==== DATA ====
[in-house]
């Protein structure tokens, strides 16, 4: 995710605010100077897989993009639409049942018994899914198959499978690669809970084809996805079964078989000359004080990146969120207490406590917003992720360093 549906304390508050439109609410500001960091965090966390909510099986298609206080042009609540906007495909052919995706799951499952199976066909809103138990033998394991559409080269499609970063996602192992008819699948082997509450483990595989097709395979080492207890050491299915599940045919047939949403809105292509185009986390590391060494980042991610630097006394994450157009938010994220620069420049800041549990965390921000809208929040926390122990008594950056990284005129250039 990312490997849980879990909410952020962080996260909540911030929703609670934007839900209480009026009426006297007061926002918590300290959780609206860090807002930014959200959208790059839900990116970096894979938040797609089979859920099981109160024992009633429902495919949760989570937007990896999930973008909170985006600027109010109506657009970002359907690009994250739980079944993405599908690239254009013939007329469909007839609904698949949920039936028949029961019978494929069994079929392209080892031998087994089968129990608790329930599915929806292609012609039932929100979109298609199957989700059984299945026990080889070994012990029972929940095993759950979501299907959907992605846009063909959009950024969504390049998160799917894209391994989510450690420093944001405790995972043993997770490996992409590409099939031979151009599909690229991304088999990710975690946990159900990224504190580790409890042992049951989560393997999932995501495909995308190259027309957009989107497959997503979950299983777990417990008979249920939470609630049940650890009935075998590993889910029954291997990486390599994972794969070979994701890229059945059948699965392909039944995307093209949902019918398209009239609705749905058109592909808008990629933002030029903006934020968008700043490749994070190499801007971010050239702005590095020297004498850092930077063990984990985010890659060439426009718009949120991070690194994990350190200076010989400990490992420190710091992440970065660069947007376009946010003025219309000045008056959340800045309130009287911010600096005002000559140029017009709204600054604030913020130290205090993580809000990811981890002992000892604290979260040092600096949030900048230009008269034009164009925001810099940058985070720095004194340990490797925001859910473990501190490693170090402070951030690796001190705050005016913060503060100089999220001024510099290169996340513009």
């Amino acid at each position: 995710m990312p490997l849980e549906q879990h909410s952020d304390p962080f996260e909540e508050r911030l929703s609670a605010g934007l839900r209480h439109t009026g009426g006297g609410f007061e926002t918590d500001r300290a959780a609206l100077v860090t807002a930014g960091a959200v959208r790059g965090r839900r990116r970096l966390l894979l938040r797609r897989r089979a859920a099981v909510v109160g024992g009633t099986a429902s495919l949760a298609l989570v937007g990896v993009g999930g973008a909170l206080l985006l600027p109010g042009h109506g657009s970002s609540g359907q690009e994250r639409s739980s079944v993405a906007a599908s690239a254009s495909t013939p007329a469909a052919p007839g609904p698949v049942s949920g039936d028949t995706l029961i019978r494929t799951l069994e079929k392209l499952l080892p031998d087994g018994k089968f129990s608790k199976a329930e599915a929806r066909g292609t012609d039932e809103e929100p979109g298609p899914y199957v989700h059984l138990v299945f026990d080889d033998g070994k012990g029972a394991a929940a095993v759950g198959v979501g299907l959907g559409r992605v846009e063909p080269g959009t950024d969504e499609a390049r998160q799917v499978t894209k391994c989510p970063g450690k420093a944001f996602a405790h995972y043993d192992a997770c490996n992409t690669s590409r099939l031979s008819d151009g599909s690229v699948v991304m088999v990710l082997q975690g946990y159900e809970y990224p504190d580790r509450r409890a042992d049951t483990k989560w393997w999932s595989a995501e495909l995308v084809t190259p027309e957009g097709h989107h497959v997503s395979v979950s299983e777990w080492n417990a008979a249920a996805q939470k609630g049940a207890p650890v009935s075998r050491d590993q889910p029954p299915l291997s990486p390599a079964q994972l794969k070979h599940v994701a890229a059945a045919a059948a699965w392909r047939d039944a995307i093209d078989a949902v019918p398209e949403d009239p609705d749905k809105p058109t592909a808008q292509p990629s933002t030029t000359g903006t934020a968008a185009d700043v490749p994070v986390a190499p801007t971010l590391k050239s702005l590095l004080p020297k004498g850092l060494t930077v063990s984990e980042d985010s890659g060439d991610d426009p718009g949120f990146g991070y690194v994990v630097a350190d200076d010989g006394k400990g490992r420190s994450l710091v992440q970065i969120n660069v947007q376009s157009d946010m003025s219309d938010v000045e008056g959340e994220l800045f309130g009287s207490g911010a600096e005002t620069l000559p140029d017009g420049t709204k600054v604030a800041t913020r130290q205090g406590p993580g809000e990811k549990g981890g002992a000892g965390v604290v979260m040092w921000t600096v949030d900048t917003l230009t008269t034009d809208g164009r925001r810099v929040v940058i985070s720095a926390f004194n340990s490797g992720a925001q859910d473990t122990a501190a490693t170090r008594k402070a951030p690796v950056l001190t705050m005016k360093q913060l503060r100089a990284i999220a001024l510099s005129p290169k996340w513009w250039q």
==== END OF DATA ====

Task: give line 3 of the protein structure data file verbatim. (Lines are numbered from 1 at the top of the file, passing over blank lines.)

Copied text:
């Amino acid at each position: 995710m990312p490997l849980e549906q879990h909410s952020d304390p962080f996260e909540e508050r911030l929703s609670a605010g934007l839900r209480h439109t009026g009426g006297g609410f007061e926002t918590d500001r300290a959780a609206l100077v860090t807002a930014g960091a959200v959208r790059g965090r839900r990116r970096l966390l894979l938040r797609r897989r089979a859920a099981v909510v109160g024992g009633t099986a429902s495919l949760a298609l989570v937007g990896v993009g999930g973008a909170l206080l985006l600027p109010g042009h109506g657009s970002s609540g359907q690009e994250r639409s739980s079944v993405a906007a599908s690239a254009s495909t013939p007329a469909a052919p007839g609904p698949v049942s949920g039936d028949t995706l029961i019978r494929t799951l069994e079929k392209l499952l080892p031998d087994g018994k089968f129990s608790k199976a329930e599915a929806r066909g292609t012609d039932e809103e929100p979109g298609p899914y199957v989700h059984l138990v299945f026990d080889d033998g070994k012990g029972a394991a929940a095993v759950g198959v979501g299907l959907g559409r992605v846009e063909p080269g959009t950024d969504e499609a390049r998160q799917v499978t894209k391994c989510p970063g450690k420093a944001f996602a405790h995972y043993d192992a997770c490996n992409t690669s590409r099939l031979s008819d151009g599909s690229v699948v991304m088999v990710l082997q975690g946990y159900e809970y990224p504190d580790r509450r409890a042992d049951t483990k989560w393997w999932s595989a995501e495909l995308v084809t190259p027309e957009g097709h989107h497959v997503s395979v979950s299983e777990w080492n417990a008979a249920a996805q939470k609630g049940a207890p650890v009935s075998r050491d590993q889910p029954p299915l291997s990486p390599a079964q994972l794969k070979h599940v994701a890229a059945a045919a059948a699965w392909r047939d039944a995307i093209d078989a949902v019918p398209e949403d009239p609705d749905k809105p058109t592909a808008q292509p990629s933002t030029t000359g903006t934020a968008a185009d700043v490749p994070v986390a190499p801007t971010l590391k050239s702005l590095l004080p020297k004498g850092l060494t930077v063990s984990e980042d985010s890659g060439d991610d426009p718009g949120f990146g991070y690194v994990v630097a350190d200076d010989g006394k400990g490992r420190s994450l710091v992440q970065i969120n660069v947007q376009s157009d946010m003025s219309d938010v000045e008056g959340e994220l800045f309130g009287s207490g911010a600096e005002t620069l000559p140029d017009g420049t709204k600054v604030a800041t913020r130290q205090g406590p993580g809000e990811k549990g981890g002992a000892g965390v604290v979260m040092w921000t600096v949030d900048t917003l230009t008269t034009d809208g164009r925001r810099v929040v940058i985070s720095a926390f004194n340990s490797g992720a925001q859910d473990t122990a501190a490693t170090r008594k402070a951030p690796v950056l001190t705050m005016k360093q913060l503060r100089a990284i999220a001024l510099s005129p290169k996340w513009w250039q």